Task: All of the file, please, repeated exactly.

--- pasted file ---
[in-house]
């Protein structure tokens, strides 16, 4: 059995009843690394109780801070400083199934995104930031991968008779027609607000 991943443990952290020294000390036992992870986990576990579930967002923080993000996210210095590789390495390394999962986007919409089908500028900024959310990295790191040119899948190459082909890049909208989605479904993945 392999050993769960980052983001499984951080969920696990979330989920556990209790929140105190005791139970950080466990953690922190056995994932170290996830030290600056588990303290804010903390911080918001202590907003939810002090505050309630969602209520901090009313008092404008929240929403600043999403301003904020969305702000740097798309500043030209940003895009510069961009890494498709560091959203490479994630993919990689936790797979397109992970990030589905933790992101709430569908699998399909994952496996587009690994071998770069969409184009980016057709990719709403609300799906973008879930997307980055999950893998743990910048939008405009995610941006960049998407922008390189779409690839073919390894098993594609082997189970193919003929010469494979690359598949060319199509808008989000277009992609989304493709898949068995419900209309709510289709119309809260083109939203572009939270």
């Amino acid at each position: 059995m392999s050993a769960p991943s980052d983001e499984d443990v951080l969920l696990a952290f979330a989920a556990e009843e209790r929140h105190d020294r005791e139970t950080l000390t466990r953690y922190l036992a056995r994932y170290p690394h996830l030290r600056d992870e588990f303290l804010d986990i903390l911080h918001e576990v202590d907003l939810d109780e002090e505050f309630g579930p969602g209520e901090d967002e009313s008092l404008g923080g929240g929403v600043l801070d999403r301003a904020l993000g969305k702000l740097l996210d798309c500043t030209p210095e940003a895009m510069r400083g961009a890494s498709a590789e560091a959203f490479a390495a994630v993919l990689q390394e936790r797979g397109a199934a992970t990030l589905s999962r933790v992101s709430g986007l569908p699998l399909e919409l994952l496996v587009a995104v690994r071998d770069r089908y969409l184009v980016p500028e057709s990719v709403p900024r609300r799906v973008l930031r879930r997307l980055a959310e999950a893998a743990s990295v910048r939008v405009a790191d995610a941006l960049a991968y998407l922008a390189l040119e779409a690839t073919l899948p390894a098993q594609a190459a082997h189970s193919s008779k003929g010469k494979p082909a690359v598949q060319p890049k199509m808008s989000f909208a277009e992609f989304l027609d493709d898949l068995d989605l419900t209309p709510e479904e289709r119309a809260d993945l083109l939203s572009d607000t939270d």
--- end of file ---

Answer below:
[in-house]
């Protein structure tokens, strides 16, 4: 059995009843690394109780801070400083199934995104930031991968008779027609607000 991943443990952290020294000390036992992870986990576990579930967002923080993000996210210095590789390495390394999962986007919409089908500028900024959310990295790191040119899948190459082909890049909208989605479904993945 392999050993769960980052983001499984951080969920696990979330989920556990209790929140105190005791139970950080466990953690922190056995994932170290996830030290600056588990303290804010903390911080918001202590907003939810002090505050309630969602209520901090009313008092404008929240929403600043999403301003904020969305702000740097798309500043030209940003895009510069961009890494498709560091959203490479994630993919990689936790797979397109992970990030589905933790992101709430569908699998399909994952496996587009690994071998770069969409184009980016057709990719709403609300799906973008879930997307980055999950893998743990910048939008405009995610941006960049998407922008390189779409690839073919390894098993594609082997189970193919003929010469494979690359598949060319199509808008989000277009992609989304493709898949068995419900209309709510289709119309809260083109939203572009939270």
């Amino acid at each position: 059995m392999s050993a769960p991943s980052d983001e499984d443990v951080l969920l696990a952290f979330a989920a556990e009843e209790r929140h105190d020294r005791e139970t950080l000390t466990r953690y922190l036992a056995r994932y170290p690394h996830l030290r600056d992870e588990f303290l804010d986990i903390l911080h918001e576990v202590d907003l939810d109780e002090e505050f309630g579930p969602g209520e901090d967002e009313s008092l404008g923080g929240g929403v600043l801070d999403r301003a904020l993000g969305k702000l740097l996210d798309c500043t030209p210095e940003a895009m510069r400083g961009a890494s498709a590789e560091a959203f490479a390495a994630v993919l990689q390394e936790r797979g397109a199934a992970t990030l589905s999962r933790v992101s709430g986007l569908p699998l399909e919409l994952l496996v587009a995104v690994r071998d770069r089908y969409l184009v980016p500028e057709s990719v709403p900024r609300r799906v973008l930031r879930r997307l980055a959310e999950a893998a743990s990295v910048r939008v405009a790191d995610a941006l960049a991968y998407l922008a390189l040119e779409a690839t073919l899948p390894a098993q594609a190459a082997h189970s193919s008779k003929g010469k494979p082909a690359v598949q060319p890049k199509m808008s989000f909208a277009e992609f989304l027609d493709d898949l068995d989605l419900t209309p709510e479904e289709r119309a809260d993945l083109l939203s572009d607000t939270d």